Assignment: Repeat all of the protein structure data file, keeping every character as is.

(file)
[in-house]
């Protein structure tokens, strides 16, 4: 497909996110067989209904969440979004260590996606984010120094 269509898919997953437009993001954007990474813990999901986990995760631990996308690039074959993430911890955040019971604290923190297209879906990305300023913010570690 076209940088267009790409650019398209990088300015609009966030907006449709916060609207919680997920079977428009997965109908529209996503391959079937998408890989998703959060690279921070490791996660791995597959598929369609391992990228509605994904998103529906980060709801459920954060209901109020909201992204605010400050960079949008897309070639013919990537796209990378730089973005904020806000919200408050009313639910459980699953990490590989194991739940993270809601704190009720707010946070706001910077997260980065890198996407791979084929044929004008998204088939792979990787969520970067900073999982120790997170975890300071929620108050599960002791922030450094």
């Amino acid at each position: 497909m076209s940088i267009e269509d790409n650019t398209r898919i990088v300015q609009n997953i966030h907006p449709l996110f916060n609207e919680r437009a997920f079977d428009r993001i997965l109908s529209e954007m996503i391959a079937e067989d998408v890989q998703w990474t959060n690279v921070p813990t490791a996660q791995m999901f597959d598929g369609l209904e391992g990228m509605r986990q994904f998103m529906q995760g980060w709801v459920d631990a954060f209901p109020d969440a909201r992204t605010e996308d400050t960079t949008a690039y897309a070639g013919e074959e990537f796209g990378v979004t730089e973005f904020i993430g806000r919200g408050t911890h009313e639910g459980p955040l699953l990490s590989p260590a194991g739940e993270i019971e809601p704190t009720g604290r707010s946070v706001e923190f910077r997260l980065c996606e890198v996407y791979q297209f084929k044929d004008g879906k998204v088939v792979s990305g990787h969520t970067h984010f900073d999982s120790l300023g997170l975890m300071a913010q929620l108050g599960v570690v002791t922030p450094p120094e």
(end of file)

[in-house]
């Protein structure tokens, strides 16, 4: 497909996110067989209904969440979004260590996606984010120094 269509898919997953437009993001954007990474813990999901986990995760631990996308690039074959993430911890955040019971604290923190297209879906990305300023913010570690 076209940088267009790409650019398209990088300015609009966030907006449709916060609207919680997920079977428009997965109908529209996503391959079937998408890989998703959060690279921070490791996660791995597959598929369609391992990228509605994904998103529906980060709801459920954060209901109020909201992204605010400050960079949008897309070639013919990537796209990378730089973005904020806000919200408050009313639910459980699953990490590989194991739940993270809601704190009720707010946070706001910077997260980065890198996407791979084929044929004008998204088939792979990787969520970067900073999982120790997170975890300071929620108050599960002791922030450094």
């Amino acid at each position: 497909m076209s940088i267009e269509d790409n650019t398209r898919i990088v300015q609009n997953i966030h907006p449709l996110f916060n609207e919680r437009a997920f079977d428009r993001i997965l109908s529209e954007m996503i391959a079937e067989d998408v890989q998703w990474t959060n690279v921070p813990t490791a996660q791995m999901f597959d598929g369609l209904e391992g990228m509605r986990q994904f998103m529906q995760g980060w709801v459920d631990a954060f209901p109020d969440a909201r992204t605010e996308d400050t960079t949008a690039y897309a070639g013919e074959e990537f796209g990378v979004t730089e973005f904020i993430g806000r919200g408050t911890h009313e639910g459980p955040l699953l990490s590989p260590a194991g739940e993270i019971e809601p704190t009720g604290r707010s946070v706001e923190f910077r997260l980065c996606e890198v996407y791979q297209f084929k044929d004008g879906k998204v088939v792979s990305g990787h969520t970067h984010f900073d999982s120790l300023g997170l975890m300071a913010q929620l108050g599960v570690v002791t922030p450094p120094e």